Manchester City this week secured the biggest transfer of the summer so far when Atletico Madrid forward Sergio Aguero arrived in England. Fresh from Copa America disappointment with Argentina, Aguero was originally intended as a replacement for the disgruntled Carlos Tevez, but may now find himself in competition with his compatriot.
This is not be the first time Roberto Mancini has been faced with the dilemma of how to accommodate a host of talented forward players – indeed, the Italian should be an old hand at it by now after nearly three years in charge at Eastlands. As well as Tevez and Aguero, Mancini currently has to juggle Edin Dzeko, Mario Balotelli, David Silva, Adam Johnson, Shaun Wright-Phillips and Yaya Toure in forward positions, with the futures of the unwanted Emmanuel Adebayor, Craig Bellamy and Roque Santa Cruz still to be decided. With at most four of those numerous names likely to start in Mancini’s formation – usually a central striker, two wingers and a supporting midfielder – there will again be some famous faces populating City’s bench at times this season.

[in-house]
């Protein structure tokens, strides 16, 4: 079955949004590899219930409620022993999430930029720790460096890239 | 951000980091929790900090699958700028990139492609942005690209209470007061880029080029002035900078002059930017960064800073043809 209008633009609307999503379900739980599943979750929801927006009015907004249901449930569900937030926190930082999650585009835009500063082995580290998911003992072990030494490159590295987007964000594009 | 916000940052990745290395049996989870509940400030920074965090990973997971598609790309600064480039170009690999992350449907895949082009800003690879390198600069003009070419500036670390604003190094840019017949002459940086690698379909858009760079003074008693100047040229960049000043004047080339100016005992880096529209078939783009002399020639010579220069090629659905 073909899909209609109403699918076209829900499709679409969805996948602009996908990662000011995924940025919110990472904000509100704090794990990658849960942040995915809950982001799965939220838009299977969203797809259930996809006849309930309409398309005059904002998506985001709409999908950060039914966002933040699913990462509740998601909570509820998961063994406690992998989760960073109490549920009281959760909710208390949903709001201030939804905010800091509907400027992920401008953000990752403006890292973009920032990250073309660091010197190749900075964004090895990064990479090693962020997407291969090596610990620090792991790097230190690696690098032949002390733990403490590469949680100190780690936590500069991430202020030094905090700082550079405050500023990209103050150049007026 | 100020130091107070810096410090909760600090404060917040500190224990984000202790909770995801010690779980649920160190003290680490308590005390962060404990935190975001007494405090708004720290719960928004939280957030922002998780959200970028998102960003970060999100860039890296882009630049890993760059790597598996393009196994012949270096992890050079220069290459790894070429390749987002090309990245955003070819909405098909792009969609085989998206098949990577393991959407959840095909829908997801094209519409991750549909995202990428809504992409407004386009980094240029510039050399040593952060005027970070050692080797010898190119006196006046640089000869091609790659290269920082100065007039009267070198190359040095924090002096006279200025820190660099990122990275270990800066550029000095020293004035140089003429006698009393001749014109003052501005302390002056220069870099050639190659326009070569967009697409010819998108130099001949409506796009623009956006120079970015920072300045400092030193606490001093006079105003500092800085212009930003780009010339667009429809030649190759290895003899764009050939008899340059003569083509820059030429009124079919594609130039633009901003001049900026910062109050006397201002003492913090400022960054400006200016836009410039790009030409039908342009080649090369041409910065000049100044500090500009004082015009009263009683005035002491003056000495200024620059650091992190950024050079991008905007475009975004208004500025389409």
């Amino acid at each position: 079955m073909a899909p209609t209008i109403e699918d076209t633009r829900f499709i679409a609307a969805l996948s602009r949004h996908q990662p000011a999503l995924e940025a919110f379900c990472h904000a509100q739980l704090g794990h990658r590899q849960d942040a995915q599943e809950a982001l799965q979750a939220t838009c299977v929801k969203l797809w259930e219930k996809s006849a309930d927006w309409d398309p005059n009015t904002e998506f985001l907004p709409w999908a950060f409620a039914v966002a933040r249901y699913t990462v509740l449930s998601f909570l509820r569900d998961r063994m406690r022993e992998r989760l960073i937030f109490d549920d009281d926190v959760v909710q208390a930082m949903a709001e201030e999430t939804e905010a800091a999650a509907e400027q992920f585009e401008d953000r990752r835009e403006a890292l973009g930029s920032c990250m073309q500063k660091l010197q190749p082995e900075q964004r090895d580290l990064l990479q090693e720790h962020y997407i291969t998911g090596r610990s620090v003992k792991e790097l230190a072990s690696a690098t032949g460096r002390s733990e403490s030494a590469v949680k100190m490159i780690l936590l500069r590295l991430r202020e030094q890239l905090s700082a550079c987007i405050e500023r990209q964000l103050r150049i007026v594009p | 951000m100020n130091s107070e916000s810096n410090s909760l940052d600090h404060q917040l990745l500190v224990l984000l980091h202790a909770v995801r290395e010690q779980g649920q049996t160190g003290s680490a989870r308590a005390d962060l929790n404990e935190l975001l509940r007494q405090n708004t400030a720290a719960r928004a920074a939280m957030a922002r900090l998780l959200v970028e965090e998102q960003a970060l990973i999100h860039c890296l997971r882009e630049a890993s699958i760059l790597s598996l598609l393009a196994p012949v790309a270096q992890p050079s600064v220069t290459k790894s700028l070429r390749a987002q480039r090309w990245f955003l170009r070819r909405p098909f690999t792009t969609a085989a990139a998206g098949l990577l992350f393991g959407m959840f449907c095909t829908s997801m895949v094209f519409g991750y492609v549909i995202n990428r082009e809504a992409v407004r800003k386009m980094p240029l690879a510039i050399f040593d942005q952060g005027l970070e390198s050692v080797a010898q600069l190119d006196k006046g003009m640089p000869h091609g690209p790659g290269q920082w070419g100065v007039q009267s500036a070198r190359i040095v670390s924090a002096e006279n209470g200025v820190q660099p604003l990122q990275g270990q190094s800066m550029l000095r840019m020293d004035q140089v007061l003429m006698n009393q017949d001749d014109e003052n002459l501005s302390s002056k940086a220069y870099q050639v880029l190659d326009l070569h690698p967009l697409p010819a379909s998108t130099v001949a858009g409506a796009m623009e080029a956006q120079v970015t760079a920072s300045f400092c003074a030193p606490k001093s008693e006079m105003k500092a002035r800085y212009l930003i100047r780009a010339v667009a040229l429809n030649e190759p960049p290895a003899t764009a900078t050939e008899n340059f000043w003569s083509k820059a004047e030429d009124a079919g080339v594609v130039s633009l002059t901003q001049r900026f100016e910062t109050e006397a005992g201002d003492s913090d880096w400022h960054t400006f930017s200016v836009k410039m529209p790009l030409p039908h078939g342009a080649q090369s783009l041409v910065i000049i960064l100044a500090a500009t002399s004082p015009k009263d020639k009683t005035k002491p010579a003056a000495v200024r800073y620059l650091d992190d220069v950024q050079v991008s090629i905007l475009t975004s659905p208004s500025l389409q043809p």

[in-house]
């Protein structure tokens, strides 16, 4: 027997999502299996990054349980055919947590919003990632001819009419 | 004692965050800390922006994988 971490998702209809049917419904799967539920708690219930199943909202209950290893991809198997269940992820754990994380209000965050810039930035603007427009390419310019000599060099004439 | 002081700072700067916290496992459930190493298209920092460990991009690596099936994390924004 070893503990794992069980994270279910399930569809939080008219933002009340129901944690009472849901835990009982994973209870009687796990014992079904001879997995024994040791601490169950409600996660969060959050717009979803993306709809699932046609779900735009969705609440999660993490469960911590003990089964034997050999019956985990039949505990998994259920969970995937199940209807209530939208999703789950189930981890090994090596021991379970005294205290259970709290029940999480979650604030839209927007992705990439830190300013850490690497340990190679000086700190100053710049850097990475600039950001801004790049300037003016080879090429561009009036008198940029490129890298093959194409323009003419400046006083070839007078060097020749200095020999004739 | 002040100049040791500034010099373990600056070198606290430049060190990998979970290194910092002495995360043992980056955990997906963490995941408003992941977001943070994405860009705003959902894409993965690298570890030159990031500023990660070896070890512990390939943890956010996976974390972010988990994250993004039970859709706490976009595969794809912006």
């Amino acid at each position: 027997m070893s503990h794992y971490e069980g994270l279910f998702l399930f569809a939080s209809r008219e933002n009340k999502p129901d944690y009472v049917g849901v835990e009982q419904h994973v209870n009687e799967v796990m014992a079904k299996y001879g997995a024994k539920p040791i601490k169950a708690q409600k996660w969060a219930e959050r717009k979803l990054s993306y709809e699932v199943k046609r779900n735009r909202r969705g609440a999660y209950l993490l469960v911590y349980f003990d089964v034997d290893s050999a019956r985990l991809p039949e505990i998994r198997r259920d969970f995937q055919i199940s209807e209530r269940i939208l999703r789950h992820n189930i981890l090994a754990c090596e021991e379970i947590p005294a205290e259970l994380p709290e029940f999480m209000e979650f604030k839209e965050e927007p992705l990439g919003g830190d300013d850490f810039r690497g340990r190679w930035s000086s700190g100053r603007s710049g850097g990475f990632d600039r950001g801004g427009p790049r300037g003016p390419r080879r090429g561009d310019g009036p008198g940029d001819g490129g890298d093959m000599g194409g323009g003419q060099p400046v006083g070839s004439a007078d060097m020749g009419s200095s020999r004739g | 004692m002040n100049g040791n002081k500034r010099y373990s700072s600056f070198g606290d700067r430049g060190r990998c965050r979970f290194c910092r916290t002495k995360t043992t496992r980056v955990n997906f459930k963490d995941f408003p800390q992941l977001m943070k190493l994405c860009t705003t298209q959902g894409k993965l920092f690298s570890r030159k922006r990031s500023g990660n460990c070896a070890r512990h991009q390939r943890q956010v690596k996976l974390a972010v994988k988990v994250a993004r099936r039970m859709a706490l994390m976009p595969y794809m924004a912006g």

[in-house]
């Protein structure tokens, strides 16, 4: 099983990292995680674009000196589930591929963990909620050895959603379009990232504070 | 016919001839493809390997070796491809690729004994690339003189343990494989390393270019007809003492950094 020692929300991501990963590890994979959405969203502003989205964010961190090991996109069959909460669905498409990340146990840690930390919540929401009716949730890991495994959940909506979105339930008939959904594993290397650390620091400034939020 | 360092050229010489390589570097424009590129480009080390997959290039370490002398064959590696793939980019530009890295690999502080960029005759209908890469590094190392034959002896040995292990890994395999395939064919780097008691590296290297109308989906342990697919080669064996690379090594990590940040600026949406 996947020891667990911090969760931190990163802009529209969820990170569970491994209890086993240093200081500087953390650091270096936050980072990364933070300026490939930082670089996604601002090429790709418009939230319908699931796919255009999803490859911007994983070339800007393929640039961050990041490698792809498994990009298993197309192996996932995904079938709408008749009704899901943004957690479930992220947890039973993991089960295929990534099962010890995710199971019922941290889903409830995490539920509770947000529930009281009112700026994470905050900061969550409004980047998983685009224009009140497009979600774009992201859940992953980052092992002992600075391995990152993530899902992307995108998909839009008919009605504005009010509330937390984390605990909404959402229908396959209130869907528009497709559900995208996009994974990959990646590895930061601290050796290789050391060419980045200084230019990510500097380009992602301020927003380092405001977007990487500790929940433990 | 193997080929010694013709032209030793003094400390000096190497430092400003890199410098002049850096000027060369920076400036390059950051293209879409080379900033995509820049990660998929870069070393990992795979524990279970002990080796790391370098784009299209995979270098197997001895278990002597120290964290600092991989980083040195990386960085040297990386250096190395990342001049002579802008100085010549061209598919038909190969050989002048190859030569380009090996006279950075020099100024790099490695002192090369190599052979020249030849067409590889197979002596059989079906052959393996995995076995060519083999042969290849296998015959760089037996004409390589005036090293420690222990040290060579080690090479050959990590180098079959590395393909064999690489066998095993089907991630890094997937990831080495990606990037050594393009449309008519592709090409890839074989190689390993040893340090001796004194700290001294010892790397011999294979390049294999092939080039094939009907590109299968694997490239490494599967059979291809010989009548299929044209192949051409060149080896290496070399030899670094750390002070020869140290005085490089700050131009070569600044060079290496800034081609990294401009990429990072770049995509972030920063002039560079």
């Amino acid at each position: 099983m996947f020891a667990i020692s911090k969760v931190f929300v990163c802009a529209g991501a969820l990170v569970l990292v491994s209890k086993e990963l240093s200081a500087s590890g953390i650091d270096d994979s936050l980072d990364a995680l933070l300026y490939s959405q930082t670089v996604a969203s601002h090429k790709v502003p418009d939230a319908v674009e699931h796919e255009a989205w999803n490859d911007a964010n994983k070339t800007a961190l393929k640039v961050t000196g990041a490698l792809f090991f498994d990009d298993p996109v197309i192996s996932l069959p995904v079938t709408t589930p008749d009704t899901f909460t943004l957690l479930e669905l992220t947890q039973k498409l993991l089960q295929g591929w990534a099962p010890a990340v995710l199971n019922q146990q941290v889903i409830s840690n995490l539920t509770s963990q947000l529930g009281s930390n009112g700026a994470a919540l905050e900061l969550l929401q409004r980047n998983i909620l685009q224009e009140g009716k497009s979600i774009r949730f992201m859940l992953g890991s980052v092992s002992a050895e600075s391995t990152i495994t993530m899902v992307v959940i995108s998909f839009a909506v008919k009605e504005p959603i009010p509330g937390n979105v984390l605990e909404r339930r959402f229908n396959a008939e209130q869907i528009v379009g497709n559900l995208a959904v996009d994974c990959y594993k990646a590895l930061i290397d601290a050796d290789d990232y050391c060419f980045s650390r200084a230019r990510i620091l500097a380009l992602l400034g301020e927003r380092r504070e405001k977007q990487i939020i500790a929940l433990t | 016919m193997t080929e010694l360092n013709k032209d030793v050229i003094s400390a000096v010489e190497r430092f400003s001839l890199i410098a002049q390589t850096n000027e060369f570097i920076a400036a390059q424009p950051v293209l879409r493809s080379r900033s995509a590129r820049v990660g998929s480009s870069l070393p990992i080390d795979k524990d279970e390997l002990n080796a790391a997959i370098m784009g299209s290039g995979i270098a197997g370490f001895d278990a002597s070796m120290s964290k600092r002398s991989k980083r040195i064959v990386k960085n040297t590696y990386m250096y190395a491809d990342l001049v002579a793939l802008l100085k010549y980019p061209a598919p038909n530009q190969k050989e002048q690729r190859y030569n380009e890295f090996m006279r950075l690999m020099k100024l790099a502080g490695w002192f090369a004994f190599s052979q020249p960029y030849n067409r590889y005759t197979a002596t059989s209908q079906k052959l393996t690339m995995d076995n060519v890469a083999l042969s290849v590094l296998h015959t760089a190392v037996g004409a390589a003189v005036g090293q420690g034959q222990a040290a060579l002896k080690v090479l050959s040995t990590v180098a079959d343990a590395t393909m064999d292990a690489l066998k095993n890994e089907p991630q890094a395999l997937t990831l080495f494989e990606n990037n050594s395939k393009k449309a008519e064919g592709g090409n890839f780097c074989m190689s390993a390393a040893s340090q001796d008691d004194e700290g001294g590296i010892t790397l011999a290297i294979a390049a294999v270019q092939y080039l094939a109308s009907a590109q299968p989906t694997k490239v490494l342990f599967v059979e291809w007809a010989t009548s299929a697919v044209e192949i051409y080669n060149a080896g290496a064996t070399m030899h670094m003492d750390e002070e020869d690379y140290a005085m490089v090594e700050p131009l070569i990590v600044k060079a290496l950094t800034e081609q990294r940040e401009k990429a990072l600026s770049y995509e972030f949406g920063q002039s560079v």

Aguero was described by the Manchester
The Guardian article continued: “If Aguero does sign, it will be intriguing to see how Mancini uses him. In [Mancini’s] favoured 4-2-3-1 system, [Aguero] seems more likely as the focal point rather than…a deeper-lying role, behind Balotelli or Dzeko,” which contradicts the Manchester Evening News’ assertion that: “Like Tevez, [Aguero] is more suited to a deep-lying striker’s role.” Nevertheless, the Manchester Evening News did add: “[Aguero] can be effective as an out-and-out centre-forward if required,” and: “Aguero’s tactical flexibility is such that he would have no problem playing alongside Tevez.” Such are the options provided by Aguero and the cadre of other attackers available to Mancini that the problems of the former Inter boss are increased rather than solved by Aguero’s arrival, although, as the football clich